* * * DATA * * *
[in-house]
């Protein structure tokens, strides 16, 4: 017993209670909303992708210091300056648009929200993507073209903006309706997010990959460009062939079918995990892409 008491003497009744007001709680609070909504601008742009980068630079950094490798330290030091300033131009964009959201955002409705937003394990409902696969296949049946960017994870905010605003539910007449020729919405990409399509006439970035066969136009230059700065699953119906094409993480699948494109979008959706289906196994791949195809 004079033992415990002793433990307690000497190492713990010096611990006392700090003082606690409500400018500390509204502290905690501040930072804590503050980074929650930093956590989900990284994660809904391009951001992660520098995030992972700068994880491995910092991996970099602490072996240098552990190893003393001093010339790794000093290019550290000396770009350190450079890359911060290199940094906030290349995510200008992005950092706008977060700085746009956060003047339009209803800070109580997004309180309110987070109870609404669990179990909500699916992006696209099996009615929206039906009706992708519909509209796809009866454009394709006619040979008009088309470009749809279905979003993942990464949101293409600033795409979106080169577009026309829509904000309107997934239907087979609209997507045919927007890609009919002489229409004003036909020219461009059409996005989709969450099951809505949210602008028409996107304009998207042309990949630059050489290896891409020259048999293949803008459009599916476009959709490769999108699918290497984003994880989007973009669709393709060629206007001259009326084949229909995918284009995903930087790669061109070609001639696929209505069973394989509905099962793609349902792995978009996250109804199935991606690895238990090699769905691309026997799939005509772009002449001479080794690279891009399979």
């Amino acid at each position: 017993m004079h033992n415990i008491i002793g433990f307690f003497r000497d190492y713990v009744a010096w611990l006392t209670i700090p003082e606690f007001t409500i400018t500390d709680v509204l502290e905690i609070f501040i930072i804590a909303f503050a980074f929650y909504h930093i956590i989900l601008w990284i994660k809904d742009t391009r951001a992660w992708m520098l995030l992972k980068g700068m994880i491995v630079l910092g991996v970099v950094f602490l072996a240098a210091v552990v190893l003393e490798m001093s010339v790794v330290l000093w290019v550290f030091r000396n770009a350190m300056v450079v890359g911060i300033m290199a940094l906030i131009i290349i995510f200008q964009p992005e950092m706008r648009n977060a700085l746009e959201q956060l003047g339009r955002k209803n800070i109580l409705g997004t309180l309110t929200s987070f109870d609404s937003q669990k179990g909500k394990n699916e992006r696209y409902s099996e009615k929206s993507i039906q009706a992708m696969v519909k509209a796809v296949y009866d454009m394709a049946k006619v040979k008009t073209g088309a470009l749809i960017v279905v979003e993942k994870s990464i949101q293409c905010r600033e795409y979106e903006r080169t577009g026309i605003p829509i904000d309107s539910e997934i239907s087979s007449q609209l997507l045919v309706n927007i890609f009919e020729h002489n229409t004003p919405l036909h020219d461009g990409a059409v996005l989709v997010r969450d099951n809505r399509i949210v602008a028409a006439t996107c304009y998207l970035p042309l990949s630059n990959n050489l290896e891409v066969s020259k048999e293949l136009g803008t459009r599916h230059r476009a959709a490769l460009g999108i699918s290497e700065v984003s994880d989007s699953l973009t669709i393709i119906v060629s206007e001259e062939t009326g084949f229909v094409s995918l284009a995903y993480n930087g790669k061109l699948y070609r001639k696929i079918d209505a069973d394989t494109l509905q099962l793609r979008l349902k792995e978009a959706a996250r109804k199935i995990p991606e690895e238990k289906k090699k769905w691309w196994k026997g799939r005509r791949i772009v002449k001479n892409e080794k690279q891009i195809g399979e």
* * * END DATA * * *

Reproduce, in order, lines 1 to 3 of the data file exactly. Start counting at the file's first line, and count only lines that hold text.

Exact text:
[in-house]
């Protein structure tokens, strides 16, 4: 017993209670909303992708210091300056648009929200993507073209903006309706997010990959460009062939079918995990892409 008491003497009744007001709680609070909504601008742009980068630079950094490798330290030091300033131009964009959201955002409705937003394990409902696969296949049946960017994870905010605003539910007449020729919405990409399509006439970035066969136009230059700065699953119906094409993480699948494109979008959706289906196994791949195809 004079033992415990002793433990307690000497190492713990010096611990006392700090003082606690409500400018500390509204502290905690501040930072804590503050980074929650930093956590989900990284994660809904391009951001992660520098995030992972700068994880491995910092991996970099602490072996240098552990190893003393001093010339790794000093290019550290000396770009350190450079890359911060290199940094906030290349995510200008992005950092706008977060700085746009956060003047339009209803800070109580997004309180309110987070109870609404669990179990909500699916992006696209099996009615929206039906009706992708519909509209796809009866454009394709006619040979008009088309470009749809279905979003993942990464949101293409600033795409979106080169577009026309829509904000309107997934239907087979609209997507045919927007890609009919002489229409004003036909020219461009059409996005989709969450099951809505949210602008028409996107304009998207042309990949630059050489290896891409020259048999293949803008459009599916476009959709490769999108699918290497984003994880989007973009669709393709060629206007001259009326084949229909995918284009995903930087790669061109070609001639696929209505069973394989509905099962793609349902792995978009996250109804199935991606690895238990090699769905691309026997799939005509772009002449001479080794690279891009399979």
């Amino acid at each position: 017993m004079h033992n415990i008491i002793g433990f307690f003497r000497d190492y713990v009744a010096w611990l006392t209670i700090p003082e606690f007001t409500i400018t500390d709680v509204l502290e905690i609070f501040i930072i804590a909303f503050a980074f929650y909504h930093i956590i989900l601008w990284i994660k809904d742009t391009r951001a992660w992708m520098l995030l992972k980068g700068m994880i491995v630079l910092g991996v970099v950094f602490l072996a240098a210091v552990v190893l003393e490798m001093s010339v790794v330290l000093w290019v550290f030091r000396n770009a350190m300056v450079v890359g911060i300033m290199a940094l906030i131009i290349i995510f200008q964009p992005e950092m706008r648009n977060a700085l746009e959201q956060l003047g339009r955002k209803n800070i109580l409705g997004t309180l309110t929200s987070f109870d609404s937003q669990k179990g909500k394990n699916e992006r696209y409902s099996e009615k929206s993507i039906q009706a992708m696969v519909k509209a796809v296949y009866d454009m394709a049946k006619v040979k008009t073209g088309a470009l749809i960017v279905v979003e993942k994870s990464i949101q293409c905010r600033e795409y979106e903006r080169t577009g026309i605003p829509i904000d309107s539910e997934i239907s087979s007449q609209l997507l045919v309706n927007i890609f009919e020729h002489n229409t004003p919405l036909h020219d461009g990409a059409v996005l989709v997010r969450d099951n809505r399509i949210v602008a028409a006439t996107c304009y998207l970035p042309l990949s630059n990959n050489l290896e891409v066969s020259k048999e293949l136009g803008t459009r599916h230059r476009a959709a490769l460009g999108i699918s290497e700065v984003s994880d989007s699953l973009t669709i393709i119906v060629s206007e001259e062939t009326g084949f229909v094409s995918l284009a995903y993480n930087g790669k061109l699948y070609r001639k696929i079918d209505a069973d394989t494109l509905q099962l793609r979008l349902k792995e978009a959706a996250r109804k199935i995990p991606e690895e238990k289906k090699k769905w691309w196994k026997g799939r005509r791949i772009v002449k001479n892409e080794k690279q891009i195809g399979e």